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Keeping business alive in the borough

New Arima Business Association head tackles traffic, crime
Published: 
Thursday, August 17, 2017
REVAL CHATTERGOON

“Mom and Pop” businesses within the Arima borough may just have that slim chance of survival in this current economic downturn as the new president of the Arima Business Association (ABA), Reval Chattergoon, is currently on a “survival” drive on their behalf.

At 37 years old, Chattergoon is the youngest to be appointed as ABA president.

Since taking up the position on June 22, Chattergoon has already become actively involved in his new role by holding several meetings with Arima Mayor Lisa Morris-Julian, councillors, borough officials and members of the T&T Police Service (TTPS) from the Arima Police Station.

Meetings with several state agencies have also been held.

Speaking with the Business Guardian, Chattergoon stressed that his first action was “not only to represent the Arima business community, but to form partnerships with other associations such as the Tunapuna Chamber of Commerce and the Arima Rotary Club.”

Taking over from former president Winston Boodoo, Chattergoon said he was “fortunate” to still have Boodoo at his side offering support.

“Boodoo has shown great commitment toward the success of the ABA. There are still several loose ends to tie up but, with the synergy of the present executive of the ABA, any challenge of initiating a positive and visible change within Arima and its business community is reduced,” Chattergoon said.

Boodoo, who served for the past two years, pointed to the many achievements during his tenure such as the 2016 lighting up of the borough, assistance to the Lady Hochoy (Memisa) Home for the differently-abled, alleviating traffic woes and raising awareness of problematic vagrancy and safety issues.

Chattergoon, on the other hand, is looking forward to working closely with Morris-Julian to encourage an influx of new business entities, to focus on crime reduction and improve the traffic management.

“The key to moving the ABA forward is through selfless representation and consultation..”

He explained that family-owned businesses, and their survival, were paramount.

“These businesses need local support amidst the emergence of larger conglomerates especially when it comes to reducing operational costs given our current economic climate.

“With the objective of Putting Arima First and in consultation with these ‘mom and pop’ businesses, the potential benefits from corporate discounts offered by institutions such as financial, insurance and security institutions may be much stronger if these parties collaborate rather than if these well-established institutions are approached individually.”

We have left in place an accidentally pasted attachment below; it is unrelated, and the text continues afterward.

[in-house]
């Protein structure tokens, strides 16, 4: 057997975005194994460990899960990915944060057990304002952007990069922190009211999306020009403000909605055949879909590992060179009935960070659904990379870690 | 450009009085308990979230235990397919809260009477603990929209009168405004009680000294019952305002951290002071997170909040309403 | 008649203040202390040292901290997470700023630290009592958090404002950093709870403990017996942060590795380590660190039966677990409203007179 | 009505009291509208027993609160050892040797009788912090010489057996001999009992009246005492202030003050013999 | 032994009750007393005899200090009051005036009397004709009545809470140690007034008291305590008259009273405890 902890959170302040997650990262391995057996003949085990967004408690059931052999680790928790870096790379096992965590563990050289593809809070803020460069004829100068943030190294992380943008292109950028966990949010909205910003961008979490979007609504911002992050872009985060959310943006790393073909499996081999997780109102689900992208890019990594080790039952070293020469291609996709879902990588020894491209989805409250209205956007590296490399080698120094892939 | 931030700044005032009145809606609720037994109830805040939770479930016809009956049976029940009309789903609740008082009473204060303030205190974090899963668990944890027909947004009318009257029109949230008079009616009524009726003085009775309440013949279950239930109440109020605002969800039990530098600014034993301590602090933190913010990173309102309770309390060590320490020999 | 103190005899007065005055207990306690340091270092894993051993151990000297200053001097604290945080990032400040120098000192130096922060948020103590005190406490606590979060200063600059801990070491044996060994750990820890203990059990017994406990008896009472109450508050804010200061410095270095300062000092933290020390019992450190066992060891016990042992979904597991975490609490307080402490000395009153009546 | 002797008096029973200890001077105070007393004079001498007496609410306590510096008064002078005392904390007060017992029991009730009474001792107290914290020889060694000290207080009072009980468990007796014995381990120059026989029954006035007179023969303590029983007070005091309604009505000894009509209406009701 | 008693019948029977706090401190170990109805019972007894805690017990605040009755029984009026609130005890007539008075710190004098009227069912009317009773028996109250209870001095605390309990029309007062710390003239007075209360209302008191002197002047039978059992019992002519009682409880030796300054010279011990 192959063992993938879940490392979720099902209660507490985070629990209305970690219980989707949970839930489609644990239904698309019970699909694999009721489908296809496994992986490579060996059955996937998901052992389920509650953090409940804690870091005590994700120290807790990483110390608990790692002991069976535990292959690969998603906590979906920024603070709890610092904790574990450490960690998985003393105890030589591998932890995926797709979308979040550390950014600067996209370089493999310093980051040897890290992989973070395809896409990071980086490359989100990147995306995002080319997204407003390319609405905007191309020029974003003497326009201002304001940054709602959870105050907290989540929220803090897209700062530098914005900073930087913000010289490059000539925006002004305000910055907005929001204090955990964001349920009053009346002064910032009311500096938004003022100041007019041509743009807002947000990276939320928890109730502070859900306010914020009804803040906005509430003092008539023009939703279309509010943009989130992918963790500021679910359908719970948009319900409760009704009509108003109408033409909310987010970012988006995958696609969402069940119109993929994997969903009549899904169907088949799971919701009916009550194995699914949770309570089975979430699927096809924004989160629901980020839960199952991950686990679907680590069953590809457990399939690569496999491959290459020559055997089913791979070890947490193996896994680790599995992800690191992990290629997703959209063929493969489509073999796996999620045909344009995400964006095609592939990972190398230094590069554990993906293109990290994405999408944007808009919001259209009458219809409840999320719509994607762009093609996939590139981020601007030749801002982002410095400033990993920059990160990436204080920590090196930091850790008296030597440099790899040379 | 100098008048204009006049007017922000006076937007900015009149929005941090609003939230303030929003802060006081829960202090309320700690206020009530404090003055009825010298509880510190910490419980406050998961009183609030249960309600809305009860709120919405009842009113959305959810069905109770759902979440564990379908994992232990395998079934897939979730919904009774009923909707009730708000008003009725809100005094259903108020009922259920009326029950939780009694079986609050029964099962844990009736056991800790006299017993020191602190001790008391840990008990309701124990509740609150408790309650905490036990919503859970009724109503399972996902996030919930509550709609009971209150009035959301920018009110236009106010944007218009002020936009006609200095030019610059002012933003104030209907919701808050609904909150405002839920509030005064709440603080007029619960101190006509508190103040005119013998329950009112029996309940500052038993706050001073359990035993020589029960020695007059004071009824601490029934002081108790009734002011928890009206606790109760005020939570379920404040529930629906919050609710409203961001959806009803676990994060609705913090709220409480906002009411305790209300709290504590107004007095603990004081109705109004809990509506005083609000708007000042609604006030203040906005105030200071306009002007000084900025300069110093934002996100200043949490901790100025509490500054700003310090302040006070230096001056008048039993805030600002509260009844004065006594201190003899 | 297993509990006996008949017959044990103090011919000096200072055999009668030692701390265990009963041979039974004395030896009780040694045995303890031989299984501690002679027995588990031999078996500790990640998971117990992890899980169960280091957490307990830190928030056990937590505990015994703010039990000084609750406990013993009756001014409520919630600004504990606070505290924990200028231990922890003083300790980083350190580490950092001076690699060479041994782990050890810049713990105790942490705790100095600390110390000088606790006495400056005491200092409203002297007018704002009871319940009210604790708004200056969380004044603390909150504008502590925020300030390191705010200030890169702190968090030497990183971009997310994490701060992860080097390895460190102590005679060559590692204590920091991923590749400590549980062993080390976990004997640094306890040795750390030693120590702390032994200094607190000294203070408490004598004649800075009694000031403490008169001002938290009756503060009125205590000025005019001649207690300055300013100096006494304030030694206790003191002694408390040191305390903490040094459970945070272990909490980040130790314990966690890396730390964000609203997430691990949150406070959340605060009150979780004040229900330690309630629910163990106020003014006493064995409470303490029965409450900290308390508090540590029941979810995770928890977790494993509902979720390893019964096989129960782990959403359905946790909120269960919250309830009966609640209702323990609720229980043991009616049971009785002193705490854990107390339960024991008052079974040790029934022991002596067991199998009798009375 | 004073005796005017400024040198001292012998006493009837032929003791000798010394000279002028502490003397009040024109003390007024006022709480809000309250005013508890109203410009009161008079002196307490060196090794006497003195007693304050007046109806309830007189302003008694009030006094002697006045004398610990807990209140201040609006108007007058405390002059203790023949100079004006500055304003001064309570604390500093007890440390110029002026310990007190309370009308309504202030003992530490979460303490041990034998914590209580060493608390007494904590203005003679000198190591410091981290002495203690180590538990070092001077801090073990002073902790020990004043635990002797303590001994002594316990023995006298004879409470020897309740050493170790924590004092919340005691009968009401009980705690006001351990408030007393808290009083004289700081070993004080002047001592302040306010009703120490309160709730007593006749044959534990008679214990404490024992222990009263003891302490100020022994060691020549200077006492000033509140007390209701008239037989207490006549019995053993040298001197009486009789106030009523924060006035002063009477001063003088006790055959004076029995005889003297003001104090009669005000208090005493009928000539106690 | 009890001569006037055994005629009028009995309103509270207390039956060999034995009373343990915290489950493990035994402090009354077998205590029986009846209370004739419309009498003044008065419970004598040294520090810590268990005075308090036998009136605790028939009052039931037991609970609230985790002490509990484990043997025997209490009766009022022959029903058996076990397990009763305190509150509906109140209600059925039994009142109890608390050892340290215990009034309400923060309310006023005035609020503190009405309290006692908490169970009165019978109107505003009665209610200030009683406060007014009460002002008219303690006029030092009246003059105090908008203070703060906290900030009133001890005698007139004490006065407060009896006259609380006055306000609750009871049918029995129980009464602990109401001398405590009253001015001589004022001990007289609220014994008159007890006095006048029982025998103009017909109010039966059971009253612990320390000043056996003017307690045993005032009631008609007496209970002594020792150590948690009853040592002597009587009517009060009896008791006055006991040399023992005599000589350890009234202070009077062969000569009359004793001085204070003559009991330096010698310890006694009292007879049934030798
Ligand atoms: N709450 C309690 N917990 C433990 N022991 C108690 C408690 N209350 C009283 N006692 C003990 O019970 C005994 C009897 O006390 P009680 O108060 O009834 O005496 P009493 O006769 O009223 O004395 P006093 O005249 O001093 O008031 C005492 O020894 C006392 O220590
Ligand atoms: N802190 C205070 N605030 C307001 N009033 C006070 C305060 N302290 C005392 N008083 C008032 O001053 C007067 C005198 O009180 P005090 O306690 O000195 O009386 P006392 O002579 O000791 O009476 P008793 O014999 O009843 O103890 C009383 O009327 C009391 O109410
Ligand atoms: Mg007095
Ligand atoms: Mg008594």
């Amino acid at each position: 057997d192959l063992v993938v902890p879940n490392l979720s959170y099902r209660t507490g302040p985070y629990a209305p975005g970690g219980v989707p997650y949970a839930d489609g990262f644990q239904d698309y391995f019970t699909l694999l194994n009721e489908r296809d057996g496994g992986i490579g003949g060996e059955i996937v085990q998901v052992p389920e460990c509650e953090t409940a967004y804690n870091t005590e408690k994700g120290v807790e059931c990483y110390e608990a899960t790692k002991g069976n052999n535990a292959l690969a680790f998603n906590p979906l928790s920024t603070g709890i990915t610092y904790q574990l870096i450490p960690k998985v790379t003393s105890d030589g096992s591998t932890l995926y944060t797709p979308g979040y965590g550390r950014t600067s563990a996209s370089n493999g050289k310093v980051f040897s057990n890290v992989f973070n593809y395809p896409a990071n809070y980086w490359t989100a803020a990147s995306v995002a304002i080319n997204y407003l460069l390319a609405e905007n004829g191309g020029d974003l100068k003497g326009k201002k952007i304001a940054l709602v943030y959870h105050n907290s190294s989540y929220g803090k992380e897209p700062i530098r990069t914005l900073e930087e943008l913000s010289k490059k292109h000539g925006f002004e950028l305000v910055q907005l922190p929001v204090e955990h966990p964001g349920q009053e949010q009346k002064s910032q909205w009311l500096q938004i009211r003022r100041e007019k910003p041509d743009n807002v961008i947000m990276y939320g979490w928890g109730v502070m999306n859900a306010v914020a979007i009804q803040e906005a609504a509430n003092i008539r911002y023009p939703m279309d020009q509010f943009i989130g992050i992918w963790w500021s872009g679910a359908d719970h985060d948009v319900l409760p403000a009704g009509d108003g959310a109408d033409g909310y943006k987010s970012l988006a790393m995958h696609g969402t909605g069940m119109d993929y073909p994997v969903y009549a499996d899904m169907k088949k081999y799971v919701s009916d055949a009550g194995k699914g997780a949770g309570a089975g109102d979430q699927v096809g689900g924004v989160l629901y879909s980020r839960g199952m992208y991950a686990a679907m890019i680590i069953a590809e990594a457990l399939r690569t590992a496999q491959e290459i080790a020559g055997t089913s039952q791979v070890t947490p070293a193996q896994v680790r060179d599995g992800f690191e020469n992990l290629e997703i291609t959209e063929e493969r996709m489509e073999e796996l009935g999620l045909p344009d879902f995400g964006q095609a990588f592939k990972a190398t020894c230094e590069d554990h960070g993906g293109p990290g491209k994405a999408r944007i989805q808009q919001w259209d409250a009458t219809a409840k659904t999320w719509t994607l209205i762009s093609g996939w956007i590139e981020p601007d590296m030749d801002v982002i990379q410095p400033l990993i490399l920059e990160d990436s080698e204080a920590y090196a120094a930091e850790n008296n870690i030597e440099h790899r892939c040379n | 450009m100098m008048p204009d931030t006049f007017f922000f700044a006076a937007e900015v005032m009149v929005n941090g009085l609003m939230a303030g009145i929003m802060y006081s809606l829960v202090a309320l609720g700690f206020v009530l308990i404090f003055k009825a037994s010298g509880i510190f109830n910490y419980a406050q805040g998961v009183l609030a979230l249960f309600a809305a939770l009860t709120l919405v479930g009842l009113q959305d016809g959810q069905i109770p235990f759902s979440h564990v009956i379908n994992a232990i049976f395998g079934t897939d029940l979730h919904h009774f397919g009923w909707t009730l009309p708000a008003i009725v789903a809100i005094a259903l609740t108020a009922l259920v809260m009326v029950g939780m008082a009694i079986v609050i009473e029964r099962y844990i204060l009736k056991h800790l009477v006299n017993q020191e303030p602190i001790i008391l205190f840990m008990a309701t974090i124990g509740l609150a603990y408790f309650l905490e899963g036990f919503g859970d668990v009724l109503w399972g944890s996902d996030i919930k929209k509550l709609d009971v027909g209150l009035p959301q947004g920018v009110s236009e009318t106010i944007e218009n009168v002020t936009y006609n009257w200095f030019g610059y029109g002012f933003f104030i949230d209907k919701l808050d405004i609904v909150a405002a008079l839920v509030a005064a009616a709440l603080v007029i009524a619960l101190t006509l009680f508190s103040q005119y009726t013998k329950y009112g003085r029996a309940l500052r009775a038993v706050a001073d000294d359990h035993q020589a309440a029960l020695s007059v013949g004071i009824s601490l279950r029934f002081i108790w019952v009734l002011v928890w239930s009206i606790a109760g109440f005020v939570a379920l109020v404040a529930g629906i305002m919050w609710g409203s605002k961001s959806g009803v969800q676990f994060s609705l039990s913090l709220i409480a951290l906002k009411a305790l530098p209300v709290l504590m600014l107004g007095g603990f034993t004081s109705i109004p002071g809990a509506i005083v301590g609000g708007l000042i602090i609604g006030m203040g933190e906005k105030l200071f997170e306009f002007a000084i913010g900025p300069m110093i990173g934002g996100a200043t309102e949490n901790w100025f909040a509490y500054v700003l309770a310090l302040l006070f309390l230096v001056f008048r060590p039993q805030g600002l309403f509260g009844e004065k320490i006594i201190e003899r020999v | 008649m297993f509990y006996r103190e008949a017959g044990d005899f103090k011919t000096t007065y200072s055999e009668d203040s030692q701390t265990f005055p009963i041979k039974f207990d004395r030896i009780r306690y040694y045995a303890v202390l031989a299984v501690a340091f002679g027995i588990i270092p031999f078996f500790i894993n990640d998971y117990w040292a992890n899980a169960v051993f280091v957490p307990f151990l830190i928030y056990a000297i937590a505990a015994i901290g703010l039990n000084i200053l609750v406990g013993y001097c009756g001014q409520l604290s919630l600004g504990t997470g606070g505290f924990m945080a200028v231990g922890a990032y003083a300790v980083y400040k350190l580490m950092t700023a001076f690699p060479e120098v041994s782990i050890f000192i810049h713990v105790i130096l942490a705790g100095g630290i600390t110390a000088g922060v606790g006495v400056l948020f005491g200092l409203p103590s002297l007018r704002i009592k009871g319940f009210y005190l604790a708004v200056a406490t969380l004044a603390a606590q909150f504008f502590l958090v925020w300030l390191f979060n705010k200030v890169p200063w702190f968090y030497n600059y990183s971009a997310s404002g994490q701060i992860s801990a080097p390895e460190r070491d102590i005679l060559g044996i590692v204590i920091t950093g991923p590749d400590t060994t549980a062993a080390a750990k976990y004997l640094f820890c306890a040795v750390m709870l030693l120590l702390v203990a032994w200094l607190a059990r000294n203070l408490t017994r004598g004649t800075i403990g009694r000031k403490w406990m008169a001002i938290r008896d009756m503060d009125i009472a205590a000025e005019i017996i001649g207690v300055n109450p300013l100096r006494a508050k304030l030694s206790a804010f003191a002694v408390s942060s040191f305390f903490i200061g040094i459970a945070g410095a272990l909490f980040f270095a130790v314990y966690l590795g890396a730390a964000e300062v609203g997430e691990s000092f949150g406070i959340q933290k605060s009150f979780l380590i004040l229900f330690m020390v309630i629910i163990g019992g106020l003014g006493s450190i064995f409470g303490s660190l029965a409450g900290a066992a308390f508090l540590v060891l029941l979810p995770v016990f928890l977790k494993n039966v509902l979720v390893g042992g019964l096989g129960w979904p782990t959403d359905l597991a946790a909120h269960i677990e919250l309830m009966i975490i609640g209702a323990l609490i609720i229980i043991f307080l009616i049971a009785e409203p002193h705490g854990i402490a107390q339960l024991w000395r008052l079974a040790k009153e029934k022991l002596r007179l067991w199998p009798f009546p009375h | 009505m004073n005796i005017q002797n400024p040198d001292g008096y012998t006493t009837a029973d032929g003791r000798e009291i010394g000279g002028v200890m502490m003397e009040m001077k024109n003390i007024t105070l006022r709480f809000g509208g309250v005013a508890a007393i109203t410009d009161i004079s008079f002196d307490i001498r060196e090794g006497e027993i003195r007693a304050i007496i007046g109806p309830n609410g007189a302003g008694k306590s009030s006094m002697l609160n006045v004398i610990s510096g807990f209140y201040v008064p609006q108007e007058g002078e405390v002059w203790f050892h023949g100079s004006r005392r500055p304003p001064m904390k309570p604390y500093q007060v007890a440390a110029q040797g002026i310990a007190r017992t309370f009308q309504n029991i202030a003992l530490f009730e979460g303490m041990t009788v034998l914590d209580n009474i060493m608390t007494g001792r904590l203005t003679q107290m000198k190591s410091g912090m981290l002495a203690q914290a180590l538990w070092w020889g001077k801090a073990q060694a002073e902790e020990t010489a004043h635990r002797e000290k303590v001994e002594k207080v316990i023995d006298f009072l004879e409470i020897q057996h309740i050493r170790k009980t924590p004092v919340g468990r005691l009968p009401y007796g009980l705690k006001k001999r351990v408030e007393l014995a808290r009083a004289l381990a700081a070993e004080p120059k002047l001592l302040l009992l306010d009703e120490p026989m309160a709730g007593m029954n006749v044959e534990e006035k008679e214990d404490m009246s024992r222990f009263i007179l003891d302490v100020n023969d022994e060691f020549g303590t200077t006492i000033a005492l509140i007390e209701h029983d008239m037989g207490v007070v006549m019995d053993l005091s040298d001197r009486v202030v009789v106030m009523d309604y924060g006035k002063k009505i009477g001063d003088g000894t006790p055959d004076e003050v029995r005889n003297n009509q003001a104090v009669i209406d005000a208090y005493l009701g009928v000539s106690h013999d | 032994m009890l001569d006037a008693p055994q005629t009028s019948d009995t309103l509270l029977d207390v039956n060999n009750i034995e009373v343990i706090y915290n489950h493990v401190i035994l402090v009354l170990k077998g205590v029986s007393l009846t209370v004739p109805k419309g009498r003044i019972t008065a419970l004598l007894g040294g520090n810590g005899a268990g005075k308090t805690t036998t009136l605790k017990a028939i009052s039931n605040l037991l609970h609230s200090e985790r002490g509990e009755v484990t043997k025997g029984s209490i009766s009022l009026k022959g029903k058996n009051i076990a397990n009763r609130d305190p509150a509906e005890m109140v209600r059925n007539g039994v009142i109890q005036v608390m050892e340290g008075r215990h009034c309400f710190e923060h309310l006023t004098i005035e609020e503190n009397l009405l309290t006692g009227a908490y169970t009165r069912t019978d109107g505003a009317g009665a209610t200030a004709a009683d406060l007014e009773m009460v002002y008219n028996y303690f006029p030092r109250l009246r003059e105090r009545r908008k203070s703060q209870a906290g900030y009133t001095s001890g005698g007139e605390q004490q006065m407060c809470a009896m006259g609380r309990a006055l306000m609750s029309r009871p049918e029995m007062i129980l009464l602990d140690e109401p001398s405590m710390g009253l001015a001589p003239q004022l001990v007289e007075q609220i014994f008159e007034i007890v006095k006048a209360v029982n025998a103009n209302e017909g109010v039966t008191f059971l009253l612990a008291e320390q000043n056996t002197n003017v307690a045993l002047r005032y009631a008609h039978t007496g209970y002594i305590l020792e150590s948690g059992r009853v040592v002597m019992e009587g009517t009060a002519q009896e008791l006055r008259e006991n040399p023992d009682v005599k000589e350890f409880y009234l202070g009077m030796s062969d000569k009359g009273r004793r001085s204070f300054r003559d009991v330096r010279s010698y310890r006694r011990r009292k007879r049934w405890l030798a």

Chattergoon identified three major challenges: security; traffic congestion and the spiraling costs in business operations.

“The present economic climate has caused the spending paradigm to shift. So discussions have commenced with financial, security and insurance institutions with regard to attaining group rates and or discounts for ABA members with the objective of alleviating some of the operational costs associated with operating a business.”

In his attempt to reduce traffic within the borough, and with the assistance of traffic engineer, Dr Rae Furlonge, the Arima Borough Corporation, the TTPS, and various other stakeholder groups, Chattergoon disclosed that a scientific approach had been adopted “to study and methodically find traffic solutions to alleviate the congestion now and perhaps over the next ten years.”

Chattergoon added that through consultations in the borough and the TTPS, security concerns were being addressed as a matter of urgency.

“The TTPS in Arima has been doing all they can given the resources provided to them. We see their presence. There is a huge risk and cost associated in operating a business from the security aspect and with that follows the financial commitment to absorb that cost and be successful. It would be unfortunate if any business closes as a direct result of crime. So far I am not aware of any businesses in Arima that have closed due to the present crime situation.

“As president of the ABA, we will continue being allies with the TTPS and the Arima Borough Council in making Arima one of the safest, if not the safest, shopping district in the country.”

The ABA, Chattergoon emphasised, is willing to partner with any individual, group or organisation that has a genuine interest in helping the association make a positive change in Arima and its citizenry.

Other members of the board include: ABA’s secretary Sanjiv Boodhu; treasurer Brian Astor; Christian Rampersad, Richard Smith, Marcia Samaroosingh, Israel Armstrong Jr, Andy Lalla, Angelo Austin, Dianne Alexander and Sudesh Ramkisoon.